Friday, April 27, 2012

What Resistance Means

Wednesday I talked about losing your will to write.  On a slightly related note, today I want to touch upon the subject of (seemingly) perpetual loss of will.

A lot of people have a seemingly natural affinity for writing, in which they can’t wait to get in front of the computer (or paper) to write again.  Others have to tear the words from their guts.  What does this mean?  Does it mean that some writers are doing what they’re not supposed to be doing?

I have found that there are two causes of this internal resistance to doing things.

One, you are doing something that you don’t like or are not good at.  Sometimes this can be because you’re trying to prove something or make someone happy or proud or impressed.  You attempt to convince yourself that you do like it, but your head knows differently.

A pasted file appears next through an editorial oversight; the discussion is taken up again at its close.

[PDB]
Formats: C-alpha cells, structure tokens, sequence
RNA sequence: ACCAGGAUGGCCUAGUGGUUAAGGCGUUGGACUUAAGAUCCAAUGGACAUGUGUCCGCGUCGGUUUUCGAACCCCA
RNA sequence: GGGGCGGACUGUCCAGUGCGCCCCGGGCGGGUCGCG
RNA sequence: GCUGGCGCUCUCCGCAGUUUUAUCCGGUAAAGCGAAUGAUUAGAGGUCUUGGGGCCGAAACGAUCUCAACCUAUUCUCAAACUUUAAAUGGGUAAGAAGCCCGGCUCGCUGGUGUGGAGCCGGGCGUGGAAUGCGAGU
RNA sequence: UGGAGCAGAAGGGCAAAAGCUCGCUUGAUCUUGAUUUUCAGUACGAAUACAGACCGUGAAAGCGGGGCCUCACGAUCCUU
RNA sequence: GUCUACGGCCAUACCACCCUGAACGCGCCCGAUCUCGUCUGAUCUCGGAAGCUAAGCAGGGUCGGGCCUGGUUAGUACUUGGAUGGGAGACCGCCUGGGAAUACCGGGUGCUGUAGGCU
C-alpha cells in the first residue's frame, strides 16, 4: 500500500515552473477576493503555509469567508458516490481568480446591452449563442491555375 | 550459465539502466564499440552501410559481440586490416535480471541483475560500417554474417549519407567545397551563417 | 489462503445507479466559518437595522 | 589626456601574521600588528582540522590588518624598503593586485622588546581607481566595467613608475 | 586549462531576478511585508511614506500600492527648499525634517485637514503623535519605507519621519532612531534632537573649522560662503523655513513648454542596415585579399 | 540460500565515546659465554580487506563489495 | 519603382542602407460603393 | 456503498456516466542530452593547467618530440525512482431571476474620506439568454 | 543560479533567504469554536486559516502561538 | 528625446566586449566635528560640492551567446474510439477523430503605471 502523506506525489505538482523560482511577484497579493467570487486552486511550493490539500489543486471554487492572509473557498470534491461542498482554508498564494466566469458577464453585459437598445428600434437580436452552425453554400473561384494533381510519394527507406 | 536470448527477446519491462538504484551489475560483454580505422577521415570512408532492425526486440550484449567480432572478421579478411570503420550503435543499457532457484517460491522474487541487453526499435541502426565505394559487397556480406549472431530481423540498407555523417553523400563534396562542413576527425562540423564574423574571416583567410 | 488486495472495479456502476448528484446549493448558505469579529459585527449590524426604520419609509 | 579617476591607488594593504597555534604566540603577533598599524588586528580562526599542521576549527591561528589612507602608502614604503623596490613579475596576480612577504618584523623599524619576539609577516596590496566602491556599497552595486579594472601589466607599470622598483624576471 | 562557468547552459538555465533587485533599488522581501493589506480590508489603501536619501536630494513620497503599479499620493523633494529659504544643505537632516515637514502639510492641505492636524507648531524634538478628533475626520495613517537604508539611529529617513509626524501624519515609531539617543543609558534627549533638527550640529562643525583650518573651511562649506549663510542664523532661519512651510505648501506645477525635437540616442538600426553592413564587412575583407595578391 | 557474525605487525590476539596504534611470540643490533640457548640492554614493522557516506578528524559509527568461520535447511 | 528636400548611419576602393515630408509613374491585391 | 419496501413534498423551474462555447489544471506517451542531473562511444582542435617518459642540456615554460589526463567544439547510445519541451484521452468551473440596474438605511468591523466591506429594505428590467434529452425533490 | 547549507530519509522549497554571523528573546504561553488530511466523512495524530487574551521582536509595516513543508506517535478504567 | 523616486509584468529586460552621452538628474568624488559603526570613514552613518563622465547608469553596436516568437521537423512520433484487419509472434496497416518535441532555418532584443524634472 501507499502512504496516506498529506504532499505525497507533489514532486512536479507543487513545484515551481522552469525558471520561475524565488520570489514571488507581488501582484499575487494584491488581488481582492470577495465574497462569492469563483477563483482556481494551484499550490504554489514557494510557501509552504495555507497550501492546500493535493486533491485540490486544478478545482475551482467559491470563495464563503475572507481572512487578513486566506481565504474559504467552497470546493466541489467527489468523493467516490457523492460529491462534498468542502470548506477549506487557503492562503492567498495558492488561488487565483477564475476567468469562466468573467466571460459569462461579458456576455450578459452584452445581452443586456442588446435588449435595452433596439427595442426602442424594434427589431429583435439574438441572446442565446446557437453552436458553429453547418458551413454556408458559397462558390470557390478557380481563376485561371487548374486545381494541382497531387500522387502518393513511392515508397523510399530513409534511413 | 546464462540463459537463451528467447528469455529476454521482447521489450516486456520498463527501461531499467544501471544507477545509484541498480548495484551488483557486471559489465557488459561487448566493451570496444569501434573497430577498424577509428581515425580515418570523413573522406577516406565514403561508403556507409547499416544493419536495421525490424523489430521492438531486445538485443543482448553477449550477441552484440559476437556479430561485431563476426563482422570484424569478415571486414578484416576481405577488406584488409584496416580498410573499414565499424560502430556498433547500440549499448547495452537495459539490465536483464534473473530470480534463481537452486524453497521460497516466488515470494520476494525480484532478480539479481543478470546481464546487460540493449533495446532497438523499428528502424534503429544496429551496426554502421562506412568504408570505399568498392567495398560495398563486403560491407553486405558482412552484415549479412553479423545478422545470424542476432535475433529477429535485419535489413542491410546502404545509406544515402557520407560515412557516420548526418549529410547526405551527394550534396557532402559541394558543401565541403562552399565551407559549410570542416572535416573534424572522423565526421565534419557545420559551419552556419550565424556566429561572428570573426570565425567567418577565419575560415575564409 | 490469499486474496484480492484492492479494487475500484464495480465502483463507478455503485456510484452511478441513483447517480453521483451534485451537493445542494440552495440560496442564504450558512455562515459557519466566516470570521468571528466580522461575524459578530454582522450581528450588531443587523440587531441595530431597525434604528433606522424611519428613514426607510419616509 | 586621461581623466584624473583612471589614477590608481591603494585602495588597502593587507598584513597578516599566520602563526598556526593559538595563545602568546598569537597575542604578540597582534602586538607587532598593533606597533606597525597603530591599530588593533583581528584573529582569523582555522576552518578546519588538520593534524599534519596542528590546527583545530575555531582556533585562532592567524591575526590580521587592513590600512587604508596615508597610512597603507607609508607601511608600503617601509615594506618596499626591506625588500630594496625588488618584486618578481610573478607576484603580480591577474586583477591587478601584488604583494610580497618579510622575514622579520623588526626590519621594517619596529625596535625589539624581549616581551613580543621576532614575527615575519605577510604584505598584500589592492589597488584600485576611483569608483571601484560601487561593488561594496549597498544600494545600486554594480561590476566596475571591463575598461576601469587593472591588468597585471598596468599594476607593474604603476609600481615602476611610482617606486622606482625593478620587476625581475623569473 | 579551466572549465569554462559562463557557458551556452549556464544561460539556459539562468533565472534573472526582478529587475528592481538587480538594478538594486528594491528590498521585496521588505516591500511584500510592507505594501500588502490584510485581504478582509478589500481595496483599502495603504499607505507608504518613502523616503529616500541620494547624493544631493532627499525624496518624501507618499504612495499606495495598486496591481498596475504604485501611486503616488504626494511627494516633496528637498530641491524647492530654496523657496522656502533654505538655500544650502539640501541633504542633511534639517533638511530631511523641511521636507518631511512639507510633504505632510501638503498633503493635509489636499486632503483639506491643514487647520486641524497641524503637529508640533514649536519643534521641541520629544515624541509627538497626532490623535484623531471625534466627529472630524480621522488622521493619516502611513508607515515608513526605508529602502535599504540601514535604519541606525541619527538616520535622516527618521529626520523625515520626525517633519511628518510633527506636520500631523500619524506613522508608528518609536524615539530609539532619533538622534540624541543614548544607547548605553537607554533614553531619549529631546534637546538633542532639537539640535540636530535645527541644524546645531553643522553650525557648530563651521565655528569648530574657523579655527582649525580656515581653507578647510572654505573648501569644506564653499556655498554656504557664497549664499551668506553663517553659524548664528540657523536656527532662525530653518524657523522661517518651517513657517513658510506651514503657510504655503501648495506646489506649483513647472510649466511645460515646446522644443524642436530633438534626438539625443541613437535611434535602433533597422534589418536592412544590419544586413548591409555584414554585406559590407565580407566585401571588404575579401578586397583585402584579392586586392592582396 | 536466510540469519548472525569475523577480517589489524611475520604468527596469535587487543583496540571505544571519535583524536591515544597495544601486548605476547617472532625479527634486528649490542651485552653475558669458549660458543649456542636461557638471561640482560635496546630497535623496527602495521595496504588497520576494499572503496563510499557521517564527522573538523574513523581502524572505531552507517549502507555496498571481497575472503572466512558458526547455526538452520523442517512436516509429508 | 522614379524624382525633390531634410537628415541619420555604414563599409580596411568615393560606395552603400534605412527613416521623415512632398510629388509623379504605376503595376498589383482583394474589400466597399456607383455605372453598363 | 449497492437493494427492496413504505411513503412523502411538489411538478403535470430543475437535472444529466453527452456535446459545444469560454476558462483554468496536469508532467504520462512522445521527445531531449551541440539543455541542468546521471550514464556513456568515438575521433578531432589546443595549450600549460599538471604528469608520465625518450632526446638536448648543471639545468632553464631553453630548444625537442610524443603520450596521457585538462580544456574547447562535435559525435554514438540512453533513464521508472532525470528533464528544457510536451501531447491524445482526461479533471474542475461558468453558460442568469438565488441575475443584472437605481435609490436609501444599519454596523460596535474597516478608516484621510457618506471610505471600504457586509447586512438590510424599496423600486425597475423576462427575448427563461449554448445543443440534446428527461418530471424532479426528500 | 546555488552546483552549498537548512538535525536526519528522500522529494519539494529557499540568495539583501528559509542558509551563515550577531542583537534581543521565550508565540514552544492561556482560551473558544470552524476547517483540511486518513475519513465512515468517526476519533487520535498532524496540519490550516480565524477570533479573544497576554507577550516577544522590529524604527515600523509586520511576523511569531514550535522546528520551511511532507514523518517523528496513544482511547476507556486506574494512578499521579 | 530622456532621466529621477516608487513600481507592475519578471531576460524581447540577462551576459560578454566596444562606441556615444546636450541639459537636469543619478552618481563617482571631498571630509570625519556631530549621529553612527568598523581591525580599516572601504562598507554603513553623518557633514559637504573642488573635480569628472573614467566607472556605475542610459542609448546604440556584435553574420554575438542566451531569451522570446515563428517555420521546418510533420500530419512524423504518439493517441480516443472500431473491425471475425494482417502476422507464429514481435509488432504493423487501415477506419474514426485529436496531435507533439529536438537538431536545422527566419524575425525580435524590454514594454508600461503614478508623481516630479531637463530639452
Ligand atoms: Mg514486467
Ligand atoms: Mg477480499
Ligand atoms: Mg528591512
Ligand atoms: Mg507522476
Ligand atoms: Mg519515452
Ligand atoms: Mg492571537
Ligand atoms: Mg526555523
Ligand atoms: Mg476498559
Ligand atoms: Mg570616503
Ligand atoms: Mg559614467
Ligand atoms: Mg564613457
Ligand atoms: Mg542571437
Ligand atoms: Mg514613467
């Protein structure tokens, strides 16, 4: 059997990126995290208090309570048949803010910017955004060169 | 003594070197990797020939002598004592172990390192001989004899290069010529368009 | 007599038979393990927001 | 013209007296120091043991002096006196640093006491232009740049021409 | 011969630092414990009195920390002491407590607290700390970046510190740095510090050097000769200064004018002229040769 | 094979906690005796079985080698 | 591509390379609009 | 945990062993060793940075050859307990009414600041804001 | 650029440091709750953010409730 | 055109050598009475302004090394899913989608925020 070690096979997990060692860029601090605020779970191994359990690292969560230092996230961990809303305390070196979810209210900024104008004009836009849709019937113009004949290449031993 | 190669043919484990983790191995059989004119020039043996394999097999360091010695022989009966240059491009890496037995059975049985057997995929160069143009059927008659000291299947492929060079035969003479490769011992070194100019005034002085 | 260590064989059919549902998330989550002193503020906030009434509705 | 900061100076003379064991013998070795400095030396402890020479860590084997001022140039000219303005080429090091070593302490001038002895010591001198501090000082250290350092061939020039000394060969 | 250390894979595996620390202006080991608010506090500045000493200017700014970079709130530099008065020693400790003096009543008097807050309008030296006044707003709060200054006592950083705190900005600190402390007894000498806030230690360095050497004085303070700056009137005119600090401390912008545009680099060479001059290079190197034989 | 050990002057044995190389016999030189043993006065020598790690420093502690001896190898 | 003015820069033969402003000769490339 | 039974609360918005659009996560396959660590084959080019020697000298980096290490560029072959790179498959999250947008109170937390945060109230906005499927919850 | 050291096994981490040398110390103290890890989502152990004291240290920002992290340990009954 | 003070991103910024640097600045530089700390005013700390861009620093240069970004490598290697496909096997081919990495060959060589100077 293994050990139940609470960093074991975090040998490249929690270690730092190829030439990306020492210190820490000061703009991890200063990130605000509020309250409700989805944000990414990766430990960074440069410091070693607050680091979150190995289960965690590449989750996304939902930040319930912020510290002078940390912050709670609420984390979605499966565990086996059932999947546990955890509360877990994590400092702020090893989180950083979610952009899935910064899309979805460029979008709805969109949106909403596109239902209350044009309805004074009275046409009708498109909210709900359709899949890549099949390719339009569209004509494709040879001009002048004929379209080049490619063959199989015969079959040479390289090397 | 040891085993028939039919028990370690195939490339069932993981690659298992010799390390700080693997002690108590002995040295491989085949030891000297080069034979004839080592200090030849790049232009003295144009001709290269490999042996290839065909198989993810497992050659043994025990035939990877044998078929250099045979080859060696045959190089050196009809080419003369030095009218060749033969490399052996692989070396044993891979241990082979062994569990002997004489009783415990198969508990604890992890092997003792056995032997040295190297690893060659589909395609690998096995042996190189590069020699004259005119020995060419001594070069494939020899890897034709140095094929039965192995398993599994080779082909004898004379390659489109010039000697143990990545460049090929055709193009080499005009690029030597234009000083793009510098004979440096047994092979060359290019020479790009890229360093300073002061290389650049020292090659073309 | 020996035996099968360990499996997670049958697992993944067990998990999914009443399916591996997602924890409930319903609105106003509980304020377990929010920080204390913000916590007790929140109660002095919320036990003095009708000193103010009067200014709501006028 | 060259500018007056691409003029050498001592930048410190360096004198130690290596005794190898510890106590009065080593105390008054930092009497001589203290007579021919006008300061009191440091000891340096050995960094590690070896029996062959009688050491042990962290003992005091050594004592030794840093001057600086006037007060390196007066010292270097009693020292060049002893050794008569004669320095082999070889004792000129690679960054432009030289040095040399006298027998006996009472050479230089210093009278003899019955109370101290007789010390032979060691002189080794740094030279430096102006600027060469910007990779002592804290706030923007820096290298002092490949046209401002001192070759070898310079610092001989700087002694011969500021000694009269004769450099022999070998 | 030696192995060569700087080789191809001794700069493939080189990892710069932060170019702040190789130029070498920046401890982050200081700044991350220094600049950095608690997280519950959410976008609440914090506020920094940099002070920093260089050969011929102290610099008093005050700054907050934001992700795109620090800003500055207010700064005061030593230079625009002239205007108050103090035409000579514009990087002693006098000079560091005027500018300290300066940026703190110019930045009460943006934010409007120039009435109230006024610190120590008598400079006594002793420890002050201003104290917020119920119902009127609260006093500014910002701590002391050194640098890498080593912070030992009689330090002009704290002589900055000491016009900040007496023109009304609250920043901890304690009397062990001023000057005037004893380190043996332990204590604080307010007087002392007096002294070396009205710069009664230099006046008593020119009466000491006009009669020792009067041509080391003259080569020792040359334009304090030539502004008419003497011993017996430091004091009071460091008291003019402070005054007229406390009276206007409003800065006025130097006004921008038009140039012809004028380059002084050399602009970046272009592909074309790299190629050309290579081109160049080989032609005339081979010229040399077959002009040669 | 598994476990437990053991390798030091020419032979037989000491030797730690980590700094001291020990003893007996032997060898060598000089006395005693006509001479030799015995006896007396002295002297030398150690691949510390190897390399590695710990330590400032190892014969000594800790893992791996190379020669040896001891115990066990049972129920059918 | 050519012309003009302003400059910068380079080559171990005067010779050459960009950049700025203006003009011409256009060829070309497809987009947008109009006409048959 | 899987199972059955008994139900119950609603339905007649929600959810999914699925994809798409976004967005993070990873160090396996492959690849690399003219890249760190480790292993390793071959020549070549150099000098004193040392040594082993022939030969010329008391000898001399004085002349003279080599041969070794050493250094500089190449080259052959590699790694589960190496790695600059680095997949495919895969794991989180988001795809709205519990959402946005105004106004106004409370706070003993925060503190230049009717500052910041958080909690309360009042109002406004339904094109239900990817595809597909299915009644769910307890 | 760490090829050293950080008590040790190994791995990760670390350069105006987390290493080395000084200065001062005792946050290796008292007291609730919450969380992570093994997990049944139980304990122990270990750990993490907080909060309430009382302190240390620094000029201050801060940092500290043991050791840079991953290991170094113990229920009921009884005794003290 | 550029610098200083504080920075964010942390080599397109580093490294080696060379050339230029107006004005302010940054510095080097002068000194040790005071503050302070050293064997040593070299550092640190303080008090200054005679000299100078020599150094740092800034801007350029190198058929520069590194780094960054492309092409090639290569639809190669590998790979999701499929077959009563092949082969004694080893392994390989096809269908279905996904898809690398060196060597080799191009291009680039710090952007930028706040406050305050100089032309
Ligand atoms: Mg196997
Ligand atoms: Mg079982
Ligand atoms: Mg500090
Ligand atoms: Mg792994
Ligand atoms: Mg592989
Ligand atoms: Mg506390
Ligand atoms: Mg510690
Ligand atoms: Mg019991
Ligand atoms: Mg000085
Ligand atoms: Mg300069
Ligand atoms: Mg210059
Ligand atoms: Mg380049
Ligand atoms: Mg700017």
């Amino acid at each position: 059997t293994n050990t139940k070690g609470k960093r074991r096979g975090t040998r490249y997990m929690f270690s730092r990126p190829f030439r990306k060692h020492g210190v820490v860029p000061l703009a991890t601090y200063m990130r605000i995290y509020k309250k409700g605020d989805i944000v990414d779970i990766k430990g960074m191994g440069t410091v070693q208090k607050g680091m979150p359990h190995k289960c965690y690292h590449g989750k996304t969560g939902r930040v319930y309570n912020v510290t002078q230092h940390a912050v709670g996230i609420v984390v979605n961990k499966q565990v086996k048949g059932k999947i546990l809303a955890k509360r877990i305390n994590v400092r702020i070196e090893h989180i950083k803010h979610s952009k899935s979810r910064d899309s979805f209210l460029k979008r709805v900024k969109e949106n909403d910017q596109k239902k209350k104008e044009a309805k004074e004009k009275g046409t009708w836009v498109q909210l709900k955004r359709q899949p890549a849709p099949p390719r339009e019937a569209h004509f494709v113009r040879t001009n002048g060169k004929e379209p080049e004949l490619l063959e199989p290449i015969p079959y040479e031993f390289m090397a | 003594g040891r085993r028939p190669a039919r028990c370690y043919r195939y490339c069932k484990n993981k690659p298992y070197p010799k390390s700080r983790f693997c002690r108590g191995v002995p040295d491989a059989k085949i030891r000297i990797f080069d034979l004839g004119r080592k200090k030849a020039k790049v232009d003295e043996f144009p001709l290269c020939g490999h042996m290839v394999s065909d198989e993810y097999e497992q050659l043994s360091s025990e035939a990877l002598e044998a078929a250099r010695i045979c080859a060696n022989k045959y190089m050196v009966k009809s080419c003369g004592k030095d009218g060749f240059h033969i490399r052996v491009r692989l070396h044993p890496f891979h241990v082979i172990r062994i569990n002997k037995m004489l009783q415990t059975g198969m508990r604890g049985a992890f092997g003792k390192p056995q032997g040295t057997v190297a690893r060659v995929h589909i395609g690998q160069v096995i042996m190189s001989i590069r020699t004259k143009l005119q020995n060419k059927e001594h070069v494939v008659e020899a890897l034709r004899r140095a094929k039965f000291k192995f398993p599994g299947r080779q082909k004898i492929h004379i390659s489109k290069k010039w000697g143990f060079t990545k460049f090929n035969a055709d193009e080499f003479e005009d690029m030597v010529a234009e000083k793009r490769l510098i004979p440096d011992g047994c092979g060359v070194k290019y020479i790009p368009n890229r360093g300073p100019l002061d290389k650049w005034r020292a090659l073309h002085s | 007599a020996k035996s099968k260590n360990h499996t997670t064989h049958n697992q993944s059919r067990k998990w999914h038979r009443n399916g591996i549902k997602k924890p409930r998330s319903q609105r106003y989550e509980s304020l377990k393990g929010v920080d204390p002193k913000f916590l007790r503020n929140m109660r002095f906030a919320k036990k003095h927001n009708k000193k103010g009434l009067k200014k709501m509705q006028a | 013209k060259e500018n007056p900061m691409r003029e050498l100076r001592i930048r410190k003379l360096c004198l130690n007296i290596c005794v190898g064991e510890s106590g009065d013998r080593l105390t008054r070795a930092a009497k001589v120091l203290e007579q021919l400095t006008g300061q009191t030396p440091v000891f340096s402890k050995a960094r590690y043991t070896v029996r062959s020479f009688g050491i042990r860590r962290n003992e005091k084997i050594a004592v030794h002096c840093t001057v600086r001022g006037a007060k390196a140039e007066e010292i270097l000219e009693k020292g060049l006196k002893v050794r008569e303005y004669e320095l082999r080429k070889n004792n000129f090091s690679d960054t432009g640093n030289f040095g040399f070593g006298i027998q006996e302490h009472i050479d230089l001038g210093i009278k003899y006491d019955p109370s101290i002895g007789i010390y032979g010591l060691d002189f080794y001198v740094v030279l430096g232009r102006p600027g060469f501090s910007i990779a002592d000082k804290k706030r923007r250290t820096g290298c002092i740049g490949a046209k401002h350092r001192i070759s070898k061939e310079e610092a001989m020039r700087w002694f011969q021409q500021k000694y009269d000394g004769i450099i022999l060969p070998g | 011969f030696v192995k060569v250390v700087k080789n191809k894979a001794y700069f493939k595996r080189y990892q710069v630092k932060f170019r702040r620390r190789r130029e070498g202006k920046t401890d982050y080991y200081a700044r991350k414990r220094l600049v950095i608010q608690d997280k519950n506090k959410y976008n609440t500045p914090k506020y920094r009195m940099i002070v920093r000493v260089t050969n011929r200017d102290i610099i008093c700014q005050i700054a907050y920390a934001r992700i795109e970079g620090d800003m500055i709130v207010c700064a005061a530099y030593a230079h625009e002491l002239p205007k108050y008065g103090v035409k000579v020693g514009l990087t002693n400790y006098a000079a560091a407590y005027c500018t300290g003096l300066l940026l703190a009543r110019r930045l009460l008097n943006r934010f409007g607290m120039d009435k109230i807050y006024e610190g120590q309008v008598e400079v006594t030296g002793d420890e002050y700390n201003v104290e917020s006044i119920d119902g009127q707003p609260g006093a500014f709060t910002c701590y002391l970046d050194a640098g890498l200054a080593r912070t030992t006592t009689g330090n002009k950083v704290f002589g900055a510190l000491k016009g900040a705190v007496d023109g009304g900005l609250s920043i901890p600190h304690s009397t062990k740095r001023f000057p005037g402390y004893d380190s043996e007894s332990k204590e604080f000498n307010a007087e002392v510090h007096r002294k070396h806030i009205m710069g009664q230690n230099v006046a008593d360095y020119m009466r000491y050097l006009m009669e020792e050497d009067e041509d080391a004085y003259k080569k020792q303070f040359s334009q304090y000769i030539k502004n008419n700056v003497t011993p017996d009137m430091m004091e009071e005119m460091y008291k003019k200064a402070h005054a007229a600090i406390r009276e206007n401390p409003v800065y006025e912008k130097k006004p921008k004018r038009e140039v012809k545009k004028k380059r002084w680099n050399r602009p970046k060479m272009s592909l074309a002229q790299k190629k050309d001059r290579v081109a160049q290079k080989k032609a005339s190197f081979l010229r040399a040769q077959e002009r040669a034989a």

Two, you are doing something that you really want to do and succeed in.  If something is very important to you, your mind will try to protect you from possible failure and subsequent emotional torture.  If you never attempt to succeed, you will never fail.  Not a very good plan, I’d say.

Some people have pushed past the resistance of the second cause and now it comes easy to them.  Maybe some of them just have a hardier personality.

The important part here is that before you give up, look again, and see if you can’t maybe push through the barrier that is blocking the way to your success.

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